People are waiting in lines from early in the morning to get the Ready-Bags.
/Photo courtesy of a reader of The Korea Herald
Competition for “goods marketing” in the retail industry is hot these days. “Goods” generally refers to “limited edition gifts,” which are released by a certain brand or celebrity during event periods, and cannot be bought anytime or anywhere. “Goods marketing” is a combination of “goods” and “marketing,” which refers to marketing techniques using products that enhance the marketing effect of the main product by selling goods or providing them as a free gift. Companies use attractive goods to induce customers to buy their products. Those who are the main targets of goods struggle to purchase products related to their favorite fields. They are recognized for their role as special consumers in special markets and as experts in developing new markets these days.
The era of the “Goods Economy” has arrived
Goods marketing originally started with K-pop star goods. Recently, more and more consumers are looking for products with brand identity that are worthy of collection. Thus goods marketing aimed at them continues, especially in the retail industry. The era of the so-called “goods economy” has arrived, where goods, which used to be a marketing tool, have expanded their scope, generating profits and driving sales as a single product itself. According to the Korea Creative Content Agency (KOCCA) and retail industries, the goods market is expected to grow up to 200 billion won this year. Recently, in the markets, goods offered as gifts or souvenirs are attracting consumers’ attention rather than their original products such as coffee and bread. In particular, the coffee shop market is the place where the competition for goods marketing is the fiercest.
Starbucks goods marketing : Ready-Bag event
Starbucks’ “Summer Ready-Bag” has made the goods marketing issue spark again. Starbucks kicked off a summer promotional event to give limited editions of goods to customers under its “e-frequency” rewards program from May 21st to July 22nd. The event offered the summer limited edition traveling bag named “Ready-Bag” to customers who purchased 17 drinks including three seasonal ones. Starbucks’ summer goods, Ready-Bag and Summer Chair, became an issue due to the lack of stock, causing a long line of customers to buy the goods at each branch.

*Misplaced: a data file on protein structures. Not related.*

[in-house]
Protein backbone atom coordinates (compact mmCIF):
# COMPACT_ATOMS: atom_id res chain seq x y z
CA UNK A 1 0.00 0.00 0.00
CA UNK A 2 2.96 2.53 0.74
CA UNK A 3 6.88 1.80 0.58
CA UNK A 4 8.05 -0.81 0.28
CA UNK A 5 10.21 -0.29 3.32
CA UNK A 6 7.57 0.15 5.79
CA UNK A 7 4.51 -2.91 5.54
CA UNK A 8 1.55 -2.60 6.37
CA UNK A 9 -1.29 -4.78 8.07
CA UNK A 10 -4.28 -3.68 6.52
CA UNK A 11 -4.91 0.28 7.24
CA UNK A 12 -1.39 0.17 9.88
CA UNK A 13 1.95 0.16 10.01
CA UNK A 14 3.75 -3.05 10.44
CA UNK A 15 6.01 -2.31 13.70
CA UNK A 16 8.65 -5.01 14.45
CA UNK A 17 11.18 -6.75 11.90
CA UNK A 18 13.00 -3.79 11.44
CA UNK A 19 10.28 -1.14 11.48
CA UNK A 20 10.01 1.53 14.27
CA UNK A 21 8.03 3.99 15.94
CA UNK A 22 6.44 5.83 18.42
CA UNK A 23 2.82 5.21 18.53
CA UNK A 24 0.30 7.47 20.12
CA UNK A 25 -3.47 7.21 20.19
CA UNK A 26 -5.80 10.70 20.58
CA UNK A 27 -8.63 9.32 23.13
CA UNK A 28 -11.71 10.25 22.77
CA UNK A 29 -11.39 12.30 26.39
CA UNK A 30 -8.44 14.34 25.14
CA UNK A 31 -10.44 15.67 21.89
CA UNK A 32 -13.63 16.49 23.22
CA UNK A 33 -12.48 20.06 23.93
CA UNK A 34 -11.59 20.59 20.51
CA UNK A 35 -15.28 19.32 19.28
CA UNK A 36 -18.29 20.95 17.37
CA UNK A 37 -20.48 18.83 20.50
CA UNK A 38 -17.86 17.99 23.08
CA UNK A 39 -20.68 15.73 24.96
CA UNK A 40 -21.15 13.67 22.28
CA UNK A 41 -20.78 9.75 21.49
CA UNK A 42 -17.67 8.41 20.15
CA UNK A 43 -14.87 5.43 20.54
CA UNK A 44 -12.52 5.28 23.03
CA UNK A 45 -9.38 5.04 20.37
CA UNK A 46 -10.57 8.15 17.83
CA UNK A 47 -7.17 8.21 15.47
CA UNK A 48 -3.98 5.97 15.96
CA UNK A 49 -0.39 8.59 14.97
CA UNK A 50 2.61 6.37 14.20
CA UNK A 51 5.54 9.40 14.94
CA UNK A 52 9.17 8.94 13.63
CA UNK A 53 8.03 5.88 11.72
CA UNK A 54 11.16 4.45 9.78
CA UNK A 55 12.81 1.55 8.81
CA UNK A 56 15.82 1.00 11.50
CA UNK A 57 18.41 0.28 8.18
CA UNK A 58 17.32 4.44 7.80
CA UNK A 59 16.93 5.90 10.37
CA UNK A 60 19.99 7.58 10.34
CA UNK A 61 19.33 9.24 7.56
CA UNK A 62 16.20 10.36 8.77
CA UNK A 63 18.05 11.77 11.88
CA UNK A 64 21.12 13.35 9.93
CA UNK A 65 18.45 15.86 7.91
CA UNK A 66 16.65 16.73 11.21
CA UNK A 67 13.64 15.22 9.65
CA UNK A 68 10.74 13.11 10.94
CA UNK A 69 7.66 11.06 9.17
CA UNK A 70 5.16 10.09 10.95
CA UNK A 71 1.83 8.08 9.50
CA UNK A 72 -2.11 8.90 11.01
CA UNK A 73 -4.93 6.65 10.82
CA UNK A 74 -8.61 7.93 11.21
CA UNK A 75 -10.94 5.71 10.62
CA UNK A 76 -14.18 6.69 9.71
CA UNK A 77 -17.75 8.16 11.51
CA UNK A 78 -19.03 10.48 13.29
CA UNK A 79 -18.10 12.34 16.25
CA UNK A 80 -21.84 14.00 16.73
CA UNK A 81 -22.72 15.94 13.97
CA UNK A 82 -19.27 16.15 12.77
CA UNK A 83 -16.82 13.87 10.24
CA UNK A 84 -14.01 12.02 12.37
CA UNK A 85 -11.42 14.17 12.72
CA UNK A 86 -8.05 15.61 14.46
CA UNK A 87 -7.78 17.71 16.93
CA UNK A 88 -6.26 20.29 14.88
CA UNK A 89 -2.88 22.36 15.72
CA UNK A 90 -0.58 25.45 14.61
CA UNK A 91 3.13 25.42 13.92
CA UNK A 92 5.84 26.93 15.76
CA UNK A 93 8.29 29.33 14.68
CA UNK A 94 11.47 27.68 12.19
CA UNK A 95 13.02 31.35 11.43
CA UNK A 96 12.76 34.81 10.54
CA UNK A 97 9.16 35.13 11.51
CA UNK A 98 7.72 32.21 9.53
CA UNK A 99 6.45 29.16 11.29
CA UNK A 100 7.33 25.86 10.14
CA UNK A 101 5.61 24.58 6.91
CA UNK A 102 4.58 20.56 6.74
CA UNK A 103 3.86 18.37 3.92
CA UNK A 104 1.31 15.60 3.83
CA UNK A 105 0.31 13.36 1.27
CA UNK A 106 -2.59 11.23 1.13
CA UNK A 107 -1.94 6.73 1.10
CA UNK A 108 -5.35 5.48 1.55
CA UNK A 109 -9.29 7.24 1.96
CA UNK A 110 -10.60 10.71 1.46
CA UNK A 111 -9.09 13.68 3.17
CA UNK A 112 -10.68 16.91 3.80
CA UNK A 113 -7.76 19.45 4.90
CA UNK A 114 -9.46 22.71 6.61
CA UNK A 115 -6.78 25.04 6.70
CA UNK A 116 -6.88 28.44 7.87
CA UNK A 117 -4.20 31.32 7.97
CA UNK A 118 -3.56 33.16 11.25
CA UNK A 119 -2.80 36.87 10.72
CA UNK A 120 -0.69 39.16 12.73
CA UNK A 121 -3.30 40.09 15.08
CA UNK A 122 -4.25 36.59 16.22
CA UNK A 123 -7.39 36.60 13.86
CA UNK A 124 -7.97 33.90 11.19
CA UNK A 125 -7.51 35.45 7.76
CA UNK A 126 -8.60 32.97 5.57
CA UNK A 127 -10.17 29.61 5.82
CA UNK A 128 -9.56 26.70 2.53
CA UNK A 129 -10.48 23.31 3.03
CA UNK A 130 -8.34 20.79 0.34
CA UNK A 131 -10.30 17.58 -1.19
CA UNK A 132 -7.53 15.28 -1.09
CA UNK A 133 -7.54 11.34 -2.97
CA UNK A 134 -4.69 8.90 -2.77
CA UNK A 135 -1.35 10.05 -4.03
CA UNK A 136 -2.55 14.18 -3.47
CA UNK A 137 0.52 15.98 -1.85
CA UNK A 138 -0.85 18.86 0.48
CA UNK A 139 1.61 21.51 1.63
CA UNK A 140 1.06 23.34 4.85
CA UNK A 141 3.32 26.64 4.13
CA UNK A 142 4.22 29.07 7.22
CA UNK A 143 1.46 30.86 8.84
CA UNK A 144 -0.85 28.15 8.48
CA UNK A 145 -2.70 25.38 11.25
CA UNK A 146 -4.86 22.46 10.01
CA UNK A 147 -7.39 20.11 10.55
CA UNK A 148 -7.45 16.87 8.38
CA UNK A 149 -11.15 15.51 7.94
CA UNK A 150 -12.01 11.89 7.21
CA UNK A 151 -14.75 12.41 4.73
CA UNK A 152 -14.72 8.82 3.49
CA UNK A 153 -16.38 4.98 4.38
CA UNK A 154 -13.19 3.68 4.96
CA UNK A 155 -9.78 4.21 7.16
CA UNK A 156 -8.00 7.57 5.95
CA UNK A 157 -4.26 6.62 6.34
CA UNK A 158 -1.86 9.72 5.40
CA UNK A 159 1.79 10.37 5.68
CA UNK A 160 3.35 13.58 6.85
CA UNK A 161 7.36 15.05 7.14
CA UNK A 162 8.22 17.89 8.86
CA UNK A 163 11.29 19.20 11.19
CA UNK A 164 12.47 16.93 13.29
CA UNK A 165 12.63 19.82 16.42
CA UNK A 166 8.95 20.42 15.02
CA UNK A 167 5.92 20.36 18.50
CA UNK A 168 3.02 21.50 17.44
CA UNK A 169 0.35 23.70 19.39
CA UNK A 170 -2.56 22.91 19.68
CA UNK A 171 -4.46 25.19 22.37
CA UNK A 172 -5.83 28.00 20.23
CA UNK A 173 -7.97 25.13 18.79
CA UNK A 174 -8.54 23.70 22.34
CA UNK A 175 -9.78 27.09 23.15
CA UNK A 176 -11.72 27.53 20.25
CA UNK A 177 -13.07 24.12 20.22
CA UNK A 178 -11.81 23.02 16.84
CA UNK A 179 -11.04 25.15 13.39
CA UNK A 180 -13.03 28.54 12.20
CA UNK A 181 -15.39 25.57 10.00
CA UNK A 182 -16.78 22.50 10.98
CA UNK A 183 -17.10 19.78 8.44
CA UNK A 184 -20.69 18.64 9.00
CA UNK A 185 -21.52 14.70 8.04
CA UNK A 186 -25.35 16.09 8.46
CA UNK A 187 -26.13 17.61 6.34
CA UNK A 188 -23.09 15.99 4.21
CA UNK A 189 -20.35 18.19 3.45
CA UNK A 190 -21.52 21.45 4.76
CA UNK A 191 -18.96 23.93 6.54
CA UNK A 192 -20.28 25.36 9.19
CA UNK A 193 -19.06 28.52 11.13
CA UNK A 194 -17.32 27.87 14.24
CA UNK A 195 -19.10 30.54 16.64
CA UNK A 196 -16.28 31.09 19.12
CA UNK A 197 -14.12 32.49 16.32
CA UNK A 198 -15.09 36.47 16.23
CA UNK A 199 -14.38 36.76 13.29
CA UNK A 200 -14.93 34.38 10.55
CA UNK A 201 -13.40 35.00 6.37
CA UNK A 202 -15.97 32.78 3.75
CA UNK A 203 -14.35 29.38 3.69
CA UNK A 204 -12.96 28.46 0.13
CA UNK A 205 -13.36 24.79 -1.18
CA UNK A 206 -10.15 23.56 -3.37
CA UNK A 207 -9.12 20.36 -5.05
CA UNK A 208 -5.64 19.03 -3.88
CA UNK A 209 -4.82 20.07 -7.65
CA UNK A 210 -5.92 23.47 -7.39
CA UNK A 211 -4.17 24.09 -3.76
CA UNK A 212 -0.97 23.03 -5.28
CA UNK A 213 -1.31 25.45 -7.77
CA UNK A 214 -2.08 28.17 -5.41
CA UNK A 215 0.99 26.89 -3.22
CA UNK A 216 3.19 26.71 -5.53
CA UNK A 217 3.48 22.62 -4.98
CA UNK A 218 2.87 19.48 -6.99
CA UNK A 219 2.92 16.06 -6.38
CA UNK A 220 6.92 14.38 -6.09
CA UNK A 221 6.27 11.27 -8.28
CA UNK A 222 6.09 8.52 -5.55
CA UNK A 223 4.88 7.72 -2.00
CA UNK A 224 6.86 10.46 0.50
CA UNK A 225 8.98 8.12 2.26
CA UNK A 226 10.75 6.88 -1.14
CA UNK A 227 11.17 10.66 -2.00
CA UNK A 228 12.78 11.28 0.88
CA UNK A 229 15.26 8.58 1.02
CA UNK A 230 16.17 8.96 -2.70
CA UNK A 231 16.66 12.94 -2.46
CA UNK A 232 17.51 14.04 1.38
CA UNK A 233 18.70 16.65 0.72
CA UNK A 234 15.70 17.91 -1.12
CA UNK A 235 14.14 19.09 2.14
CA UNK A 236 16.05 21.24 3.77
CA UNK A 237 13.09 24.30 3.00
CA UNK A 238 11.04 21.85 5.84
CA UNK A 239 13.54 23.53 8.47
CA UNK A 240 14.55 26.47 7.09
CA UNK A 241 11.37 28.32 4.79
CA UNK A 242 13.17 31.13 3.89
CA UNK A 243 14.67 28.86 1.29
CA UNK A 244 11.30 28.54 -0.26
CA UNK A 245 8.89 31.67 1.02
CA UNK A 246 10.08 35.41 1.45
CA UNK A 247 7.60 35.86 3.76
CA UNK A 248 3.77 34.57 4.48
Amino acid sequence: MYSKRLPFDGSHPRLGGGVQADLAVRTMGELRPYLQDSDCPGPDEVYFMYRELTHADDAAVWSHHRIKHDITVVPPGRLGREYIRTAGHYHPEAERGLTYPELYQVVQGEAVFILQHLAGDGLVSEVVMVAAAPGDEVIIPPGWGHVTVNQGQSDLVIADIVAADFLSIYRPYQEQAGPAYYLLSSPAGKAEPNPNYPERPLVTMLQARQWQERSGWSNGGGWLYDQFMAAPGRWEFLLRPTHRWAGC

These are some problems raised by the Starbucks Ready-Bag event
The e-frequency event was widely spread through SNS as soon as it began, and it became a sensation with people posting photos of the goods they received on their SNS. Notably, Chung Yong-jin, Shinsegae Vice Chairman, uploaded the summer chair and the Ready-Bag on his SNS, and it became a hot issue. During the marketing period, long waiting lines continued from dawn, and disputes between customers waiting in line frequently occurred. Starbucks’ season frequency events have always resulted in an out of stock crisis, but this year it seemed to be especially overheated, causing a series of complaints from customers.
The problem began when people used various tricks to get the goods. In late May, one customer purchased 300 cups of coffee at once at a Starbucks branch in Seoul’s financial district of Yeouido. The person took only one cup of coffee, snatching 17 summer bags. It caused an uproar as the 299 cups of coffee left behind that day had to be discarded. The ridiculous purchase of such a large amount of coffee that was consumed only to get the summer bags led to a flurry of criticism toward Starbucks.
Furthermore, not only tips on buying 17 drinks at once at the lowest price were shared on SNS, but also many resellers, selling goods for a higher price on local secondhand marketplace sites and applications, showed up. By collecting all the frequencies, it orginally costs about 70,000 won, but the pink readyBag, which was sold out nationwide on June 29th, was sold at around 100,000 won on secondhand marketplace sites. In response to the criticism, Starbucks decided to limit the number of purchases to one at a time. As such, various abnormal purchase methods often led other people to the failure to receive goods even if the conditions of benefits were met. These problems made some consumers angry, and they filed complaints with the Fair Trade Commission (FTC) and the Korea Consumer Agency (KCA).